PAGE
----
Literary Orphans

You-Know-Where by Julia Gerhardt


            “Are you okay, in there?”

            You take a deep breath and place the cold tip of the tampon to your you-know-where. “I guess,” you say.

But you are not okay. Because how can you be okay when you’re shoving an unfamiliar object up in a place that, when you saw it, you thought, it’s a dark, endless cave!  Who would venture in there?  And you thought you’d find it beautiful because that’s what your 7th grade science teacher said.  And when Billy Temple clasped your hand and took you into the broken elevator on the second floor that’s only supposed to be used by handicap kids and fingered you, you hated your cavernous you-know-where even more.  You wanted to die.  You wanted to die because you were wearing your day-of-the week underwear of four years.  You wanted to die because they said Thursday on a Monday.  And you wanted to die because he didn’t ask permission.  And he stuck his finger in your you-know-where and you were as dry and sterile as the doctor’s office you ended up in.  Because you bled.  And you thought it was your period, but it wasn’t.  It’s because Billy Temple didn’t ever cut his fingernails and poked inside of you like he was trying to pop a balloon.  The balloon is your cherry.  And he kept whispering that too, let me pop your cherry.  But you don’t think he understood what he was talking about because he’s 14.  But you didn’t understand either, because you’re 14.

But you had to go to the doctor because the moment that you didn’t understand left cuts inside you from Billy Temple’s fingernails.  Your mom sat by you the whole time.  And every time the doctor left the room she’d say, “You can tell me if you aren’t a virgin.”  And you’d say, “I swear, I am” and she’d scoff, “Just what a slut would say.”  And as you sat there in the doctor’s office, wanting to scratch your you-know-where because it itched, you wondered what a non-slut would say because that’s what you were, are!  And you’d try to cup your you-know-where to dull the pain, but then your mother yelled, “What, are you masturbating?” and you wanted to die again.  And you weren’t even wearing your day-of-the-week underwear because you weren’t wearing underwear at all.  And ironically, it was a Thursday, but you threw that pair out.  You stopped liking Thursdays.  You stopped liking most days.  You stopped liking most things because Billy smiled at you in class.  Because Billy would leave notes on your desk saying your you-know-where smelled nice.  And when you didn’t accept his invitation to homecoming, Billy left notes saying your you-know-where smelled bad.  Billy told his friends.  Billy told his friends that you smelled like Arthur, the kid with Down syndrome who peed his pants and ate lunch in the cafeteria with an adult.  Everyone knew that was an asshole thing to say, but it’s high school and everyone is an asshole.  Billy spoke the common tongue.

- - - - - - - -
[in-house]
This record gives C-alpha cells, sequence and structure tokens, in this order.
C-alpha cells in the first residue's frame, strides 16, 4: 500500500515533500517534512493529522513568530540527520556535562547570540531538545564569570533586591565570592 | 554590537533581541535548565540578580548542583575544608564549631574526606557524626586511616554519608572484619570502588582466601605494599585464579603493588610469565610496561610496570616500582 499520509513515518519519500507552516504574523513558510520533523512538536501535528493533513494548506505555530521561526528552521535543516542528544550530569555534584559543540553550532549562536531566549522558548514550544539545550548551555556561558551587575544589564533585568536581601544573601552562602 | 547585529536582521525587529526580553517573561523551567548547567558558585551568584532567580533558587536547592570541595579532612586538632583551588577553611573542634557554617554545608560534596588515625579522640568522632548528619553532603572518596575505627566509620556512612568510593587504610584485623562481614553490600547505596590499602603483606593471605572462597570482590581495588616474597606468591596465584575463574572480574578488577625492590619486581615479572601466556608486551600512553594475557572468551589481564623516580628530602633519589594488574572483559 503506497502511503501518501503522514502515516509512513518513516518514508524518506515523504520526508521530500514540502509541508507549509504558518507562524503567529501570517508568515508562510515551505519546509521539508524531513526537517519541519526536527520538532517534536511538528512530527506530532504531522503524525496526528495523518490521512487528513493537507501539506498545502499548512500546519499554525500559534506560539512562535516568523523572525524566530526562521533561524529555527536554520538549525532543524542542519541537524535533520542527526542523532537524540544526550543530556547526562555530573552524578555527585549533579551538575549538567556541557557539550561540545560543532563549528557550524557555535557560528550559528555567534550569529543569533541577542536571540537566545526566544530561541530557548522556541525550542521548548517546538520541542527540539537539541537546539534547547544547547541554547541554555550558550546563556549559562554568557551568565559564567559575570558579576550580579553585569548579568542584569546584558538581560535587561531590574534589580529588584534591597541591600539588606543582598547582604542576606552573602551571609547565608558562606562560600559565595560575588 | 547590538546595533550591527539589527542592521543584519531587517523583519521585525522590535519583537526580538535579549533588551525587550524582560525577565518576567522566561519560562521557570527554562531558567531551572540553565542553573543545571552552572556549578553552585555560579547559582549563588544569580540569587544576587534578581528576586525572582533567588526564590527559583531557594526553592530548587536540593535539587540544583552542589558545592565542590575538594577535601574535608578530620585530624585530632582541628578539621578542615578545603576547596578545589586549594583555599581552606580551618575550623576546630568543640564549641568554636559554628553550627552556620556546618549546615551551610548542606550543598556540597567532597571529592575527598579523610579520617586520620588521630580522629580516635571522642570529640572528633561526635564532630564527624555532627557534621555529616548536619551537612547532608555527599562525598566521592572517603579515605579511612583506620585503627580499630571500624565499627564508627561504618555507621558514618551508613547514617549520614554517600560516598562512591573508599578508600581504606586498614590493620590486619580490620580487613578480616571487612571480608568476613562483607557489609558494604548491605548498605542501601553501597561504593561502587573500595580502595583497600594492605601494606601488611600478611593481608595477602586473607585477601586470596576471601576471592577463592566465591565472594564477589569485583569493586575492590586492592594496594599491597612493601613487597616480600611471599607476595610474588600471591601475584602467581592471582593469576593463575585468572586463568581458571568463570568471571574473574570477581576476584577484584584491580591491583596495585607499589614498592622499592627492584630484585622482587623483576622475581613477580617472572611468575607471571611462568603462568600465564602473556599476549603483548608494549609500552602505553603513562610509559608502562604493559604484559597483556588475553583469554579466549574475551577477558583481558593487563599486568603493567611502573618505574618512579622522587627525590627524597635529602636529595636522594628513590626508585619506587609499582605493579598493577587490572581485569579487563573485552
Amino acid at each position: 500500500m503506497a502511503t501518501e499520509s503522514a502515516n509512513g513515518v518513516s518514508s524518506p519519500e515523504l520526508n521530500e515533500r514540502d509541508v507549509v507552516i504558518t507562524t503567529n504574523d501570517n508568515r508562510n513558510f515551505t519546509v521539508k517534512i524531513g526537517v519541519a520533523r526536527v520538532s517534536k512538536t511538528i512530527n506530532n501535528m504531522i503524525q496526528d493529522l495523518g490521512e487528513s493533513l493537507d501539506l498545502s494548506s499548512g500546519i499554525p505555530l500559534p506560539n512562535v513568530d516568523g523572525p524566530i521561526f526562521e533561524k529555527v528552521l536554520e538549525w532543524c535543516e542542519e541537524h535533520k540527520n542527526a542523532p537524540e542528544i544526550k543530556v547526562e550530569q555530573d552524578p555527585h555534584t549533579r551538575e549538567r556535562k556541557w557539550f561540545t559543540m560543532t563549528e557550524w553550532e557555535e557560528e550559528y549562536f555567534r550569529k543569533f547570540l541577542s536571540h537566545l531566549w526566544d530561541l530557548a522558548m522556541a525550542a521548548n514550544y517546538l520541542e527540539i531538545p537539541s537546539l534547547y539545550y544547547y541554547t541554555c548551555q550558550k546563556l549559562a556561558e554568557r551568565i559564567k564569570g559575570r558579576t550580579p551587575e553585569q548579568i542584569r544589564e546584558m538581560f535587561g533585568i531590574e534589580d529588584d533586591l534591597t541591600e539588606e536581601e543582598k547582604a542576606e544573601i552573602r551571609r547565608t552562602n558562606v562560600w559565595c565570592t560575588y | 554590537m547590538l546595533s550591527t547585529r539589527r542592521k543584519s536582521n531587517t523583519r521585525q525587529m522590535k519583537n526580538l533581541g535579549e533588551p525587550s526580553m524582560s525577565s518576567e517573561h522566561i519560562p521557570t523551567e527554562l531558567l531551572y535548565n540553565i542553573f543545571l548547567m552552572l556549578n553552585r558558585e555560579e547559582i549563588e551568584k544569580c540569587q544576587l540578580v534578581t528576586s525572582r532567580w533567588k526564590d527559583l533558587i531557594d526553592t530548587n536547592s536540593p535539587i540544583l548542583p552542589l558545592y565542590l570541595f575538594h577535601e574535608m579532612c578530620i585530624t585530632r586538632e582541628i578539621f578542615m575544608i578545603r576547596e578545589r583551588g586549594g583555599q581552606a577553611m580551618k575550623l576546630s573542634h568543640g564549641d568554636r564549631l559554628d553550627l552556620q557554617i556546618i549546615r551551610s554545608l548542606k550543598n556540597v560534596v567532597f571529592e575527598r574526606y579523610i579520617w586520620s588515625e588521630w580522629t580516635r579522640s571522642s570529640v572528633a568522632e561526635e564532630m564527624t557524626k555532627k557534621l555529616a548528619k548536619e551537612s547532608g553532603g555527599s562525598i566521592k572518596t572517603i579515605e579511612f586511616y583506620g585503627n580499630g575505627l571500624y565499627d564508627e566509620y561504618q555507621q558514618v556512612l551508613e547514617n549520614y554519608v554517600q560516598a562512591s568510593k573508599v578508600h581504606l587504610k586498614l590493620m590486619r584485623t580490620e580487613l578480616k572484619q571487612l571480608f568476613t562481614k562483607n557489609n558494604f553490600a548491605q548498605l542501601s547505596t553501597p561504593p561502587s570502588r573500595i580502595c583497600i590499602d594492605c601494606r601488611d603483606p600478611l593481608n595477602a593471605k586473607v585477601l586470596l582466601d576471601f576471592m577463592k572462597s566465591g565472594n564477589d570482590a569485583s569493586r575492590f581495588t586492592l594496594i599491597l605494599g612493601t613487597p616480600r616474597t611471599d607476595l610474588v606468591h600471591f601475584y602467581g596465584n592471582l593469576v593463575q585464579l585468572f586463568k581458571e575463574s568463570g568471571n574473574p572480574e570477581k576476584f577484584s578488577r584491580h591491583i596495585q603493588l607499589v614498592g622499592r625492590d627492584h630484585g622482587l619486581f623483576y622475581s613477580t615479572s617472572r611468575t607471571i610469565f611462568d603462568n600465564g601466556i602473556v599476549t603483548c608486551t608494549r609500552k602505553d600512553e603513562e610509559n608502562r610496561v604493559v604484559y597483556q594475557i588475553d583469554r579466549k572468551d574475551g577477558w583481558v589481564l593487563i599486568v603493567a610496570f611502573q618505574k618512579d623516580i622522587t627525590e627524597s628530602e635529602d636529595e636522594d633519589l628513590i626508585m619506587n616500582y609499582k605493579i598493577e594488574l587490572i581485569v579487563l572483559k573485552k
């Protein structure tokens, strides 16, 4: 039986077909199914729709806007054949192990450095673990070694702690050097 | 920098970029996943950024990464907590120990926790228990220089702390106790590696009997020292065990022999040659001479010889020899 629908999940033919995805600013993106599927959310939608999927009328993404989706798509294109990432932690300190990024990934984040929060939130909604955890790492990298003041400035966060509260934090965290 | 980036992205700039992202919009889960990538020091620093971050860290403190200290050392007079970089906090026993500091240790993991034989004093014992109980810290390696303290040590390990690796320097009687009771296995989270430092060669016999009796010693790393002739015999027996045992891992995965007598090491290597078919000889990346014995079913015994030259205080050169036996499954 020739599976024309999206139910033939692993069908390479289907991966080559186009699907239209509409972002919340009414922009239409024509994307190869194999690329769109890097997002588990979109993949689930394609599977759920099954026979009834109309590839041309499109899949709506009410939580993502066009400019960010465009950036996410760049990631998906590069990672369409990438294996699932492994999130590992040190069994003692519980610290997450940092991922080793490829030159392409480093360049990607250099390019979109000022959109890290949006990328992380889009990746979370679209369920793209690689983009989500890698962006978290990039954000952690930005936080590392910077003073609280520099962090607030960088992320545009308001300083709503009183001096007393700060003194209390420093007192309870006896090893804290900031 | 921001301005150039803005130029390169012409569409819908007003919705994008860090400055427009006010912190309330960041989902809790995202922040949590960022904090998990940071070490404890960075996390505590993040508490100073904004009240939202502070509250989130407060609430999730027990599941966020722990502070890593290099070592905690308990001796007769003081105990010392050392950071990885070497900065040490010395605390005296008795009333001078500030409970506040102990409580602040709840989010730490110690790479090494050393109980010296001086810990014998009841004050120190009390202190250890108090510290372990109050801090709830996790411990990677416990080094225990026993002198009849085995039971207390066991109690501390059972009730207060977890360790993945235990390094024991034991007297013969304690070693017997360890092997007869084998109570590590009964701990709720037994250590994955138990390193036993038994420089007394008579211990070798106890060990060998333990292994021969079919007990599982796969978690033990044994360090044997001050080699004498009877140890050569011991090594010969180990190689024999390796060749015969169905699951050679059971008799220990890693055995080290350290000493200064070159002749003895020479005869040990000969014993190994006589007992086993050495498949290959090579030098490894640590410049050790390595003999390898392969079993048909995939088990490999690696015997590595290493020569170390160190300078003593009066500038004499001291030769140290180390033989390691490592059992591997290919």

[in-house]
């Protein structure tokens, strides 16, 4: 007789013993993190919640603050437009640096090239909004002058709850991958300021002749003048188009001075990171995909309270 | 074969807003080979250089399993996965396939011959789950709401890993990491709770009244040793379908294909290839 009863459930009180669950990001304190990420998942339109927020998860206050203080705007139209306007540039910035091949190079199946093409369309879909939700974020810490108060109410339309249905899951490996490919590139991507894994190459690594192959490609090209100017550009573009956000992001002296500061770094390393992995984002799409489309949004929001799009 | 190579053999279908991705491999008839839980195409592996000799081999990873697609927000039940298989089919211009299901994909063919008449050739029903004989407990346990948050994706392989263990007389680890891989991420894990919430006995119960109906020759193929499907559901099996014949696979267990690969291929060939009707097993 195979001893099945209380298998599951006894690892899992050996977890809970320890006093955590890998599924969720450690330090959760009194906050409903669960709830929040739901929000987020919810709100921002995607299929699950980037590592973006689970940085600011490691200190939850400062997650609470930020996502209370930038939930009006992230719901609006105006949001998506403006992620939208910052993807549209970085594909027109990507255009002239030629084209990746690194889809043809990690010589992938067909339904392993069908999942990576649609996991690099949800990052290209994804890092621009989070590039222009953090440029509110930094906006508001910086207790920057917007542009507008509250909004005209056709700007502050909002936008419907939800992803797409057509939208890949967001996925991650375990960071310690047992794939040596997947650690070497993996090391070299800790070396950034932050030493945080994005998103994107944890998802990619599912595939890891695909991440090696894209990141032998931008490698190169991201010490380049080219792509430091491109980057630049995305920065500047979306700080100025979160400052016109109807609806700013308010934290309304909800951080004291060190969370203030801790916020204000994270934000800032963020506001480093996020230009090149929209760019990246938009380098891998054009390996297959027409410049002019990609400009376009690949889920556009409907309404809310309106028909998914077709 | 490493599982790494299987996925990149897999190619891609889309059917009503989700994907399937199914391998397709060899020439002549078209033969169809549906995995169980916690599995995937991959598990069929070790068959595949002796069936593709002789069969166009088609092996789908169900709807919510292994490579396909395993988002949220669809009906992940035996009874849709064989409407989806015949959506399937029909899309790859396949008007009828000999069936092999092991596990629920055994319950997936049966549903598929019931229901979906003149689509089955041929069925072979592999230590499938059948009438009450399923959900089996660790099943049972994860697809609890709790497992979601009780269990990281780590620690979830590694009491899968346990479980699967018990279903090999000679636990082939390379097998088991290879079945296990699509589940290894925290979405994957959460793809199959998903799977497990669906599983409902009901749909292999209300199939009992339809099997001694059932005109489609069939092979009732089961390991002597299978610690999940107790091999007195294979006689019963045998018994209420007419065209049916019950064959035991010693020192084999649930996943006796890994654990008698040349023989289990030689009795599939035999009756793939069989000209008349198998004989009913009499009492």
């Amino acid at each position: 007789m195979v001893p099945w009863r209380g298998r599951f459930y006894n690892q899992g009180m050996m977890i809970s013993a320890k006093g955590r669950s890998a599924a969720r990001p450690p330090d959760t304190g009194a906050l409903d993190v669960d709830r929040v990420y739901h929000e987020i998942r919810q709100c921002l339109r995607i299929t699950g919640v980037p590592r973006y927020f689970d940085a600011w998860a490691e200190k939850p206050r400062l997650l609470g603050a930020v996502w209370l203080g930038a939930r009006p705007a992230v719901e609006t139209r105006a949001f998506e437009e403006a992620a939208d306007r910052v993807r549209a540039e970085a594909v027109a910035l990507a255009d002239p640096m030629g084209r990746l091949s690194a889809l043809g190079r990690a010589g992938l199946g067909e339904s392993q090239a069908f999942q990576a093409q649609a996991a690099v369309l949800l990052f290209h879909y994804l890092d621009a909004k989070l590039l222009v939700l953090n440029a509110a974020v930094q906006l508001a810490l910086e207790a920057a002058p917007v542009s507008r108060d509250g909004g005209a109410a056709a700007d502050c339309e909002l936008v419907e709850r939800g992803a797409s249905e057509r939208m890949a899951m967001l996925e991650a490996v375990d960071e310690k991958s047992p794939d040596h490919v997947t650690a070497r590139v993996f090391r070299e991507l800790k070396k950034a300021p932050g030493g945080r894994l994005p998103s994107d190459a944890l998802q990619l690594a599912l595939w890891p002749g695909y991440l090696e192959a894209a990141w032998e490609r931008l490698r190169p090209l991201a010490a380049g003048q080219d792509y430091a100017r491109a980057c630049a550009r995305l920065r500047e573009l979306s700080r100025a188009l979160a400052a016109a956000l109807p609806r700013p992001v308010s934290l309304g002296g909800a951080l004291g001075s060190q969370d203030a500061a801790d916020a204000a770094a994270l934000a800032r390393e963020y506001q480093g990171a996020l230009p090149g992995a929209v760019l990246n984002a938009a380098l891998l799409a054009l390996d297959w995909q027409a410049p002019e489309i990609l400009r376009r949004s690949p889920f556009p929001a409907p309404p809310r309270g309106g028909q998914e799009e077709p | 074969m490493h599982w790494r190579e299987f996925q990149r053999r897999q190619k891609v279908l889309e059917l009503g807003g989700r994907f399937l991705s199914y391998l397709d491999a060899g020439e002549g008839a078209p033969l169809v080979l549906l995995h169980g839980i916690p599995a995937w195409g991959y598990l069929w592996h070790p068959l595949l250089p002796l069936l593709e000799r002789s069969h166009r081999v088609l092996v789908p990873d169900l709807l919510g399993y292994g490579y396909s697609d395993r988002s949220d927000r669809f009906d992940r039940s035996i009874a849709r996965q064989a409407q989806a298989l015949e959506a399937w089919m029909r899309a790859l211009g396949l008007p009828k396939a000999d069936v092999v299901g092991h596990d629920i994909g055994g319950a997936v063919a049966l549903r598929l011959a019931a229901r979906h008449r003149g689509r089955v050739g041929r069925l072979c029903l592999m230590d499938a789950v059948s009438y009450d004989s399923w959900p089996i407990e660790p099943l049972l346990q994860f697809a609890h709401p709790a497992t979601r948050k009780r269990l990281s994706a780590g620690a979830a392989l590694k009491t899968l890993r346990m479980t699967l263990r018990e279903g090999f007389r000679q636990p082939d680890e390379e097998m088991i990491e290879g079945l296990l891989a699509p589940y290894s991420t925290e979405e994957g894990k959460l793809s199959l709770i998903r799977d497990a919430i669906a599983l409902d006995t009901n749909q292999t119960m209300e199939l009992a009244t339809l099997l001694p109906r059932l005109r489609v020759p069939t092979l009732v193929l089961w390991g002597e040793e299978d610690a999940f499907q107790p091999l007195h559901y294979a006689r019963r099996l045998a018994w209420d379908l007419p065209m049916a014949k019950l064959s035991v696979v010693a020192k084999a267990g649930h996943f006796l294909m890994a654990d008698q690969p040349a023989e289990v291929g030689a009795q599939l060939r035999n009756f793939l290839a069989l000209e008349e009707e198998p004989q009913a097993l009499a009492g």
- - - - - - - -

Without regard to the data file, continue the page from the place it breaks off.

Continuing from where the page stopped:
You threw out the rest of your day-of-the week underwear. 

Then you got your period and wish you hadn’t thrown it out, because at least you could have bled in them.  You wanted to bleed in them because you didn’t want your mom to know about your period.  She’d call you a slut.  She found out anyway, after you bled through the last bit of toilet paper you used from a school bathroom stall onto her sofa.  You were a slut.  And your mom told you if you used a tampon, you were a bigger slut, because that meant you wanted it up there.  Boys can sense that, you know. 

            But today, a tampon is all your friend has.  And you want to stop bleeding onto folded up wads of one-ply toilet paper that stick to your pubic hair and between your labia.  You look down at the tampon and for a moment, it looks like your you-know-where where is smoking a white, pearl-colored cigarette.  You almost expect to see a puff of smoke and hear your you-know-where say, “better luck next time.”  But you don’t have next time because swim practice is in eight minutes.  You push it in. 


You think of Billy’s long fingernail. 


Angry mothers.




You wish there was a day with no name.    

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Julia Gerhardt is a writer from Los Angeles now living under an electric blanket in Baltimore.  She has previously been published in Rogue Agent, Flash Fiction Magazine, Monkeybicycle, and others.

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–Art by Chelsea Sturgill